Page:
And send out a pursuivant for his master straight,
We'll hear more of this thing before the king.
[Exeunt, with the Armourer's man.
Now, sir, what's yours? Let me see it,
What's here?

A complaint against the duke of Suffolk, for onclosing the commons of Long Melford. How now, sir knave?

1 Pet. Í beseech your grace to pardon me, I am but a messenger for the whole township.

[He tears the papers. Suff. So now show your petitions to duke Humphrey.

Villains, get you gone, and come not near the

court.

Dare these peasants write against me thus?
[Exeunt Petitioners.
Queen. My lord of Suffolk, you may see by this
The commons' loves unto that haughty duke,
That seek to him more than to king Henry:
Whose eyes are always poring on his book,
And ne'er regards the honour of his name,
But still must be protected like a child,
And governed by that ambitious duke,
That scarce will move his cap to speak to us;
And his proud wife, high-minded Eleanor,
That ruffles it with such a troop of ladies,
As strangers in the court take her for queen:
She bears a duke's whole revenues on her back.
The other day she vaunted to her maids,
That the very train of her worst gown
Was worth more wealth than all my father's lands.
Can any grief of mind be like to this?

I tell thee Pole, when thou didst run at tilt,
And stol'st away our ladies' hearts in France,
I thought king Henry had been like to thee,
Or else thou hadst not brought me out of France.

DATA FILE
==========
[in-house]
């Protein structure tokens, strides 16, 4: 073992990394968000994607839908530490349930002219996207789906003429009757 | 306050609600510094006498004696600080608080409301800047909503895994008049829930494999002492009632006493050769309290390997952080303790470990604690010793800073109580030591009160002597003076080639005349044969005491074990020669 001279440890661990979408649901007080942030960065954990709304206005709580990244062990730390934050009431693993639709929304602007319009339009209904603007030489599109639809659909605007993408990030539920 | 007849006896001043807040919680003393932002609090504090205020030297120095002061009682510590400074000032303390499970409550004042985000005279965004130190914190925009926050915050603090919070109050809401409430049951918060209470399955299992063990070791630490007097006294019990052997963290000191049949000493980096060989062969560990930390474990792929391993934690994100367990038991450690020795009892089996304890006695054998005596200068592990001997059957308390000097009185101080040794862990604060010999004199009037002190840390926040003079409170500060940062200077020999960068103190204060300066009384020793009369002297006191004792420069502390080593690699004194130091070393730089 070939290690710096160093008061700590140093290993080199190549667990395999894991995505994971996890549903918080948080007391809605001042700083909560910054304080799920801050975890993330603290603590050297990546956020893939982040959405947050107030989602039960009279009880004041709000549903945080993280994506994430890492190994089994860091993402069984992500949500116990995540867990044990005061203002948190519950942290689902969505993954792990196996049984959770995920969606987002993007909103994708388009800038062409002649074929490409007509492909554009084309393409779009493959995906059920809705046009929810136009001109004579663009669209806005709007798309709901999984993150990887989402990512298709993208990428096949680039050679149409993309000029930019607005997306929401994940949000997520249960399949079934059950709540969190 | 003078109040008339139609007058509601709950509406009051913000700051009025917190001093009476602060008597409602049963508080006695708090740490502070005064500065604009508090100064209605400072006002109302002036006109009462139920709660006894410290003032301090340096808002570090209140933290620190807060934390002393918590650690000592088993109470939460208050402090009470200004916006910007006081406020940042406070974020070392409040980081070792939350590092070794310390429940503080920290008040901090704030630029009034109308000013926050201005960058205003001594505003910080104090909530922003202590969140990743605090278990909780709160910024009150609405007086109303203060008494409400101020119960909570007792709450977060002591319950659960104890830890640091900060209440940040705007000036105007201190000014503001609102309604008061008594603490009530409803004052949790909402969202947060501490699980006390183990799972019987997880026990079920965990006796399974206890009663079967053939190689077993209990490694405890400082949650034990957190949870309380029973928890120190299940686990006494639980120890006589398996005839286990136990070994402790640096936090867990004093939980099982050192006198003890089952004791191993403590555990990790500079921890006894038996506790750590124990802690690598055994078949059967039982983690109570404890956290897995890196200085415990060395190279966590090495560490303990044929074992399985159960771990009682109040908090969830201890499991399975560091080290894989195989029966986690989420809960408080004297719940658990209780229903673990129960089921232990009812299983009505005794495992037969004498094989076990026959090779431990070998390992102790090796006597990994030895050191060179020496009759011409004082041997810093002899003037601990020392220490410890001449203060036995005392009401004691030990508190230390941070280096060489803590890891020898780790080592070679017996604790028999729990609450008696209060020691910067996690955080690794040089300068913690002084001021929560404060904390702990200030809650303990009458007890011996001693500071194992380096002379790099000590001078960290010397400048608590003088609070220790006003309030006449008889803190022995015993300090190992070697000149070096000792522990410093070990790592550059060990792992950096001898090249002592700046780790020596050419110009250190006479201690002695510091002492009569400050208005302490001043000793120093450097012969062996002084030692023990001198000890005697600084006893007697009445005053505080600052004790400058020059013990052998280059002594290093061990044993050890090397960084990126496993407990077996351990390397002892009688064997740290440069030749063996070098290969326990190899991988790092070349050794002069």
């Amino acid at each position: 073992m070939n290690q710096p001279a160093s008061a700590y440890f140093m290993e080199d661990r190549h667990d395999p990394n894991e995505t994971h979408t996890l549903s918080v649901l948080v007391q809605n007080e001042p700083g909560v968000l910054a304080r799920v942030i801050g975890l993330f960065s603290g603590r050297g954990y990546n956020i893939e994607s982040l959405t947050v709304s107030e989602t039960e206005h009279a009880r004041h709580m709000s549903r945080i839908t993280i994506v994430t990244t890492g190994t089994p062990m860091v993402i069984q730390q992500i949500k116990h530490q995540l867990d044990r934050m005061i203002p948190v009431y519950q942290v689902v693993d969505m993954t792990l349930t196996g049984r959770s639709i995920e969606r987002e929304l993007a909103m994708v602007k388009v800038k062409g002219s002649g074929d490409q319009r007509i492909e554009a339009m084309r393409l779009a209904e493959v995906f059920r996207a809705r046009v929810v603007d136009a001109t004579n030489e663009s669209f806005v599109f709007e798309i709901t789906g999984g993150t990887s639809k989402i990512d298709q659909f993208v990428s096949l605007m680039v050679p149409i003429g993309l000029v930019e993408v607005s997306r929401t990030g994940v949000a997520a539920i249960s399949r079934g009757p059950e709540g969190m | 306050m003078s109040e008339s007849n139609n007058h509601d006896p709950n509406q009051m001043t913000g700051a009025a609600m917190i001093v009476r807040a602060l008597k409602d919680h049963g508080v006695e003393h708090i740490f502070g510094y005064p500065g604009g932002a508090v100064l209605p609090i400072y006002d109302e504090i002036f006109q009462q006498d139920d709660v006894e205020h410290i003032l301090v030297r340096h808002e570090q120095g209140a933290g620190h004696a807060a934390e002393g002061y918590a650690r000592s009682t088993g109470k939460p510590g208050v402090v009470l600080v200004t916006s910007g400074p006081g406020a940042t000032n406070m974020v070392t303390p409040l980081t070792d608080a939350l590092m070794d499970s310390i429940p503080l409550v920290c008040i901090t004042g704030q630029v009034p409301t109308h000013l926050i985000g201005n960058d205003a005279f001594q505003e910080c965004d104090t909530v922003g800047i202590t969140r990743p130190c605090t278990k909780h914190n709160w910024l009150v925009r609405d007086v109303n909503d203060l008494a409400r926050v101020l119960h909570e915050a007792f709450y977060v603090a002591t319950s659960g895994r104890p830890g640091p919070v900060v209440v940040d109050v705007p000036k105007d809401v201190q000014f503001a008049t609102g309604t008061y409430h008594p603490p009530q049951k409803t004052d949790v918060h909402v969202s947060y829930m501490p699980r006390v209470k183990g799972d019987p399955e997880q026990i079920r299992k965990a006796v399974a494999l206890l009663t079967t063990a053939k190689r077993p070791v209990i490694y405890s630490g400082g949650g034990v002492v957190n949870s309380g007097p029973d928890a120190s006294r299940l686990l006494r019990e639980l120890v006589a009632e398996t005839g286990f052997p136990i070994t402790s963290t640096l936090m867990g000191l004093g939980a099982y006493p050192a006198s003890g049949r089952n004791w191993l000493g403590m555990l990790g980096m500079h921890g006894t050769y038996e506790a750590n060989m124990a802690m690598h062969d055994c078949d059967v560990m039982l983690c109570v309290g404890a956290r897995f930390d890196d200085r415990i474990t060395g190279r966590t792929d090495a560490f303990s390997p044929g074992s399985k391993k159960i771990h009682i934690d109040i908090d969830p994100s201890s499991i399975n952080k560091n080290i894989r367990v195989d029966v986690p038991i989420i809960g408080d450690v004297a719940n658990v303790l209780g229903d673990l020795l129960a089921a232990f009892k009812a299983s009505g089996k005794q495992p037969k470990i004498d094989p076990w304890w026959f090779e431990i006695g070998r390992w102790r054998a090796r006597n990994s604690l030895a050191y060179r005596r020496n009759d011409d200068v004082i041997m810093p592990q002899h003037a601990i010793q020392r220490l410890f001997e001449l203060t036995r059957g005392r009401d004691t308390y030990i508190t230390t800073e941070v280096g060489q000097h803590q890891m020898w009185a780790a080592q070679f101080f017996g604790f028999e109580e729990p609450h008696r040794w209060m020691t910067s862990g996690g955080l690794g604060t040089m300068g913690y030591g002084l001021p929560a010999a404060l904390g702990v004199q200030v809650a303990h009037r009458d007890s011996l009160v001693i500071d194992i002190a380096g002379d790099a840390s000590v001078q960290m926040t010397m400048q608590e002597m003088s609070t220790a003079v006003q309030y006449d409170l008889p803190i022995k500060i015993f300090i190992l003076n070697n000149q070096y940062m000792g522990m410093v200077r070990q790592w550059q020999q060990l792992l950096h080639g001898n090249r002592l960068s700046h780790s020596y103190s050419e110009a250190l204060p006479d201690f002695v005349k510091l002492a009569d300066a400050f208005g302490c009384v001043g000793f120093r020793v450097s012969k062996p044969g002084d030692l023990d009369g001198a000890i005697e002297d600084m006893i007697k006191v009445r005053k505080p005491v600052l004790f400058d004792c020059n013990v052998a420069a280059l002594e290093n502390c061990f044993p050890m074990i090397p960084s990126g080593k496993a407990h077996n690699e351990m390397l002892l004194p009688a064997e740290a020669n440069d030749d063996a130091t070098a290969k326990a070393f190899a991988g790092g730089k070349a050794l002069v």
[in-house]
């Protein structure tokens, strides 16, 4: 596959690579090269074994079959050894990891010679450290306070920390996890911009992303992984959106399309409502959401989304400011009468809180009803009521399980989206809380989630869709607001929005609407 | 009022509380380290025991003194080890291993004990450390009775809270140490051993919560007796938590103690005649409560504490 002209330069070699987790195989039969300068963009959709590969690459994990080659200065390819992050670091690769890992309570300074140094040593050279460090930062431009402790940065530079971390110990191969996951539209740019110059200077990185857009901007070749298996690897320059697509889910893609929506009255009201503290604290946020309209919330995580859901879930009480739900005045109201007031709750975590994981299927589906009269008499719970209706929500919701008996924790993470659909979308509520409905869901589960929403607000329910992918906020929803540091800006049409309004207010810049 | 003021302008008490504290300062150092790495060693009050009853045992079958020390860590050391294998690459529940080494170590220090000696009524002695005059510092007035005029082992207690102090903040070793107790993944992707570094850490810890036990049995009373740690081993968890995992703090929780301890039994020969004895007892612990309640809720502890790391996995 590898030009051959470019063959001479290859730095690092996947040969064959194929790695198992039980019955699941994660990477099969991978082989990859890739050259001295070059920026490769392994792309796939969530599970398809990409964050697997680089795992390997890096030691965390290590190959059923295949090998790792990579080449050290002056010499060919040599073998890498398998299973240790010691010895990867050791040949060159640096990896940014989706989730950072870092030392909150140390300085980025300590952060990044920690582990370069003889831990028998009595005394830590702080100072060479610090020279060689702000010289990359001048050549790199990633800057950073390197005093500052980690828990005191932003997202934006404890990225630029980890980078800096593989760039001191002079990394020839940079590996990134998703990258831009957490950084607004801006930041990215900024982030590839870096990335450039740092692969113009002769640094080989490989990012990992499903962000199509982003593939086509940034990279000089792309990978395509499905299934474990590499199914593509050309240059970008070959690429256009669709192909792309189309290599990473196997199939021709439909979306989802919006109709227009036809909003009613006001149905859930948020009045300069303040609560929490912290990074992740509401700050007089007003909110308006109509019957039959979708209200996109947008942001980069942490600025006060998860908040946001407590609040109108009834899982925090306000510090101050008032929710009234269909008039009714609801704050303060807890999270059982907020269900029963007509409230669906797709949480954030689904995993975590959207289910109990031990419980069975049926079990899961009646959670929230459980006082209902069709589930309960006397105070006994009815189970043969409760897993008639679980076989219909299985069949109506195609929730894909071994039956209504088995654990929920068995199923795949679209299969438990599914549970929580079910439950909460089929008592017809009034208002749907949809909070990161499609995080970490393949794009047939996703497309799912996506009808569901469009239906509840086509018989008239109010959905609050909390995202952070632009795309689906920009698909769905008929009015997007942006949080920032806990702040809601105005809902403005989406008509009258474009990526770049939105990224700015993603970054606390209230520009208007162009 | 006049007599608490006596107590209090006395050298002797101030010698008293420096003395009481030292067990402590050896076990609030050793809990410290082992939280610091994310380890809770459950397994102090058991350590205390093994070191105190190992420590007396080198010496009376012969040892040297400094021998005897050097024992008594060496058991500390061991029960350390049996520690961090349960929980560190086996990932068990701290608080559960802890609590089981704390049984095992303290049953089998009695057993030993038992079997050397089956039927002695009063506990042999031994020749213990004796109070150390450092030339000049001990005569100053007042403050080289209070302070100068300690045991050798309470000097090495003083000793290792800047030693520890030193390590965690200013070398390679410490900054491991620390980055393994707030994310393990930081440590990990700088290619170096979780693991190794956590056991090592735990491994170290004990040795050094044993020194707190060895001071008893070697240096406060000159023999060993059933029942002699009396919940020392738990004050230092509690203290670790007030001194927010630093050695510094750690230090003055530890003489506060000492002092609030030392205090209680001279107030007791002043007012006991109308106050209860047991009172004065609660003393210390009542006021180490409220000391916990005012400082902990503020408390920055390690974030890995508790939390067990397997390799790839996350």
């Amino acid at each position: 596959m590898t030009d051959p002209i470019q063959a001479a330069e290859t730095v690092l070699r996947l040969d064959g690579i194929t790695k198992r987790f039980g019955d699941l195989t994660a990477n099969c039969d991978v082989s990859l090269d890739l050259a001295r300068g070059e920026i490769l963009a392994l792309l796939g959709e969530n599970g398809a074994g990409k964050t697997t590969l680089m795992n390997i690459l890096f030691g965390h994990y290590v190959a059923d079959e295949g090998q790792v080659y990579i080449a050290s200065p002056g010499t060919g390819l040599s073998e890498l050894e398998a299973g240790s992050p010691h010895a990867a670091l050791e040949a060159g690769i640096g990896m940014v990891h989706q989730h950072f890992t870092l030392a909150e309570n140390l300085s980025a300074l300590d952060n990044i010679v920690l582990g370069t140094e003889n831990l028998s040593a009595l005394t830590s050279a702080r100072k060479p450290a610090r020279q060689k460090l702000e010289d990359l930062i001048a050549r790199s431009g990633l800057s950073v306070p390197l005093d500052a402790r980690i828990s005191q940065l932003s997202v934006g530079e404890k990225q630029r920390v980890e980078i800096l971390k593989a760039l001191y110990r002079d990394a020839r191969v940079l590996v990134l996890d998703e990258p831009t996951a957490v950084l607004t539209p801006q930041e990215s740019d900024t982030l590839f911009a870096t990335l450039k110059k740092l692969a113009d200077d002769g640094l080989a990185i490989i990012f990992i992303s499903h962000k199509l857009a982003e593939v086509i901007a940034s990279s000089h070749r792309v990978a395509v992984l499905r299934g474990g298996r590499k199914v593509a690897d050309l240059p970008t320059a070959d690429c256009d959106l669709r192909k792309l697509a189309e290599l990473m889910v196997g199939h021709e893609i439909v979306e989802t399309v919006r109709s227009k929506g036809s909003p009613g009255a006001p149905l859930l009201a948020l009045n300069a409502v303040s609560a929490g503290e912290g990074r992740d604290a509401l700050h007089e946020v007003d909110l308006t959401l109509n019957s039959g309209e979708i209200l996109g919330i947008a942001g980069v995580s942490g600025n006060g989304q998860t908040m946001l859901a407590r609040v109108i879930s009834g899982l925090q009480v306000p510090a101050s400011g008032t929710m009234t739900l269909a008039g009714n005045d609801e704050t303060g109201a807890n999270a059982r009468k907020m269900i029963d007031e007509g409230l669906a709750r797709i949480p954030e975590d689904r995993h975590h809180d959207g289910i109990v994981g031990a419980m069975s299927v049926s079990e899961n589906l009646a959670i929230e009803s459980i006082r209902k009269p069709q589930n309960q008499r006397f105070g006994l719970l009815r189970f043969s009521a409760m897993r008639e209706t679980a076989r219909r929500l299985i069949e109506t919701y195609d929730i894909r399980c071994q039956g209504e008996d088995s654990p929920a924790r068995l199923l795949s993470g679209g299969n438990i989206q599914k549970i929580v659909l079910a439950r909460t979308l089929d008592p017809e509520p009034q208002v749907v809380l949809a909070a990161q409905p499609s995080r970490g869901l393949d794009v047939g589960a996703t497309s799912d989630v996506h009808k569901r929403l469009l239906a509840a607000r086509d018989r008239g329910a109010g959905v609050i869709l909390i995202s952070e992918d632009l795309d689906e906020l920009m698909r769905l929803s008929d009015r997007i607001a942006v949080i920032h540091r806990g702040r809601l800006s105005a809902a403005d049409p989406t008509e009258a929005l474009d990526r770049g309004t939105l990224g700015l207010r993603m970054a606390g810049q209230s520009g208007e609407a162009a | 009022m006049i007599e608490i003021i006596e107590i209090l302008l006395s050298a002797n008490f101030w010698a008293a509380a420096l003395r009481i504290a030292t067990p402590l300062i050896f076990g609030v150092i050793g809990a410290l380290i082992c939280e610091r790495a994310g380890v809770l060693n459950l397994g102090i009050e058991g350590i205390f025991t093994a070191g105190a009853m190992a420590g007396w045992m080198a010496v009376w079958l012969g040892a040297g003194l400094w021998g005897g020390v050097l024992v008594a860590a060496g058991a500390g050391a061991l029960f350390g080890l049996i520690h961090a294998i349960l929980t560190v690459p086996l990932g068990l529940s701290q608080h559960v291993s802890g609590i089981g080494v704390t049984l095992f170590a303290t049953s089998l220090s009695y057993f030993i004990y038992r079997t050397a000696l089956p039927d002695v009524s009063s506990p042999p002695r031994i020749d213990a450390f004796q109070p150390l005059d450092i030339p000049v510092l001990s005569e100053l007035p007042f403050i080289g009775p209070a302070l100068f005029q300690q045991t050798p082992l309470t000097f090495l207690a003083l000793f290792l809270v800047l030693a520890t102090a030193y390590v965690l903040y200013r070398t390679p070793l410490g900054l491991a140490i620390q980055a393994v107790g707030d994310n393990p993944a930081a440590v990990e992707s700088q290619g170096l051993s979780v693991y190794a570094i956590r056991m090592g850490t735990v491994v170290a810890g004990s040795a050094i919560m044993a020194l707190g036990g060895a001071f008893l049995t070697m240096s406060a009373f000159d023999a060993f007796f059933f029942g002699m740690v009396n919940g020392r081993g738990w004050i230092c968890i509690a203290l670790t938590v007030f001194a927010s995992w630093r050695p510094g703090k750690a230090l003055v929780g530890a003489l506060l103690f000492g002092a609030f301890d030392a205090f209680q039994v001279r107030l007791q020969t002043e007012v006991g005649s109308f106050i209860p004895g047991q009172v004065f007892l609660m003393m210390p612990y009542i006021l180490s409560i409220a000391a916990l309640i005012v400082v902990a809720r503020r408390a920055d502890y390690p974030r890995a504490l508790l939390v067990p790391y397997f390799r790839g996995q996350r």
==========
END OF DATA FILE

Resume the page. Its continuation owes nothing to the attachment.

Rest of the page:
Suff. Madam, content yourself a little while:
As I was cause of your coming into England,
So will I in England work your full content:
And as for proud duke Humphrey and his wife,
I have set lime-twigs that will entangle them,
As that your grace ere long shall understand.
But stay, madam, here comes the king.

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War. The Cardinal's not my better in the field. Buck. All in this place are thy betters far. War. And Warwick may live to be best of all. Queen. My lord in mine opinion, it were best That Somerset were regent over France.

Hum. Madam, our king is old enough himself, To give his answer without your consent.

Queen. If he bo old enough, what needs your grace

To be protector over him so long?

Hum. Madam, I am but protector o'er the land, And when it please his grace, I will resign my charge.

Suf. Resign it then, for since thou wast a king (As who is king but thee?) the common state Doth as we see, all wholly go to wrack, And millions of treasure hath been spent. And as for the regentship of France,